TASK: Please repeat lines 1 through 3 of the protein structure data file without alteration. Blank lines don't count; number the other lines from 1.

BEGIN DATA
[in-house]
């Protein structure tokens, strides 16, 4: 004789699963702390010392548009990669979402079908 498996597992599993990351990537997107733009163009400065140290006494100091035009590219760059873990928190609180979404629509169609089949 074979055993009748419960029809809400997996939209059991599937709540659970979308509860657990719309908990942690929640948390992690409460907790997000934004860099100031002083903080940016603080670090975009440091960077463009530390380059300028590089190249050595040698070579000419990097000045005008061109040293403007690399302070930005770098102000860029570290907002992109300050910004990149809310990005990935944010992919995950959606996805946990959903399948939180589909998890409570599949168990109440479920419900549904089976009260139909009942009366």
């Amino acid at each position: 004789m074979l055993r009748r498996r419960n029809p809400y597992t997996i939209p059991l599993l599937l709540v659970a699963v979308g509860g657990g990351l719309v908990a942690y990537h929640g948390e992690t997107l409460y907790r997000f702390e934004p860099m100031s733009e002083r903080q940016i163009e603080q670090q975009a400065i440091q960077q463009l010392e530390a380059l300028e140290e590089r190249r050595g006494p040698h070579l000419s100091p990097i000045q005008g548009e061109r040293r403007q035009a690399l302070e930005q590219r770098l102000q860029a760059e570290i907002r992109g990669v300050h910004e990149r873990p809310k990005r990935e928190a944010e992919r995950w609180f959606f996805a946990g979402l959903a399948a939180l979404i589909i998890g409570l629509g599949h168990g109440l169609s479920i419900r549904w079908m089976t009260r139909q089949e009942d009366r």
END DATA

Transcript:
[in-house]
């Protein structure tokens, strides 16, 4: 004789699963702390010392548009990669979402079908 498996597992599993990351990537997107733009163009400065140290006494100091035009590219760059873990928190609180979404629509169609089949 074979055993009748419960029809809400997996939209059991599937709540659970979308509860657990719309908990942690929640948390992690409460907790997000934004860099100031002083903080940016603080670090975009440091960077463009530390380059300028590089190249050595040698070579000419990097000045005008061109040293403007690399302070930005770098102000860029570290907002992109300050910004990149809310990005990935944010992919995950959606996805946990959903399948939180589909998890409570599949168990109440479920419900549904089976009260139909009942009366």
């Amino acid at each position: 004789m074979l055993r009748r498996r419960n029809p809400y597992t997996i939209p059991l599993l599937l709540v659970a699963v979308g509860g657990g990351l719309v908990a942690y990537h929640g948390e992690t997107l409460y907790r997000f702390e934004p860099m100031s733009e002083r903080q940016i163009e603080q670090q975009a400065i440091q960077q463009l010392e530390a380059l300028e140290e590089r190249r050595g006494p040698h070579l000419s100091p990097i000045q005008g548009e061109r040293r403007q035009a690399l302070e930005q590219r770098l102000q860029a760059e570290i907002r992109g990669v300050h910004e990149r873990p809310k990005r990935e928190a944010e992919r995950w609180f959606f996805a946990g979402l959903a399948a939180l979404i589909i998890g409570l629509g599949h168990g109440l169609s479920i419900r549904w079908m089976t009260r139909q089949e009942d009366r």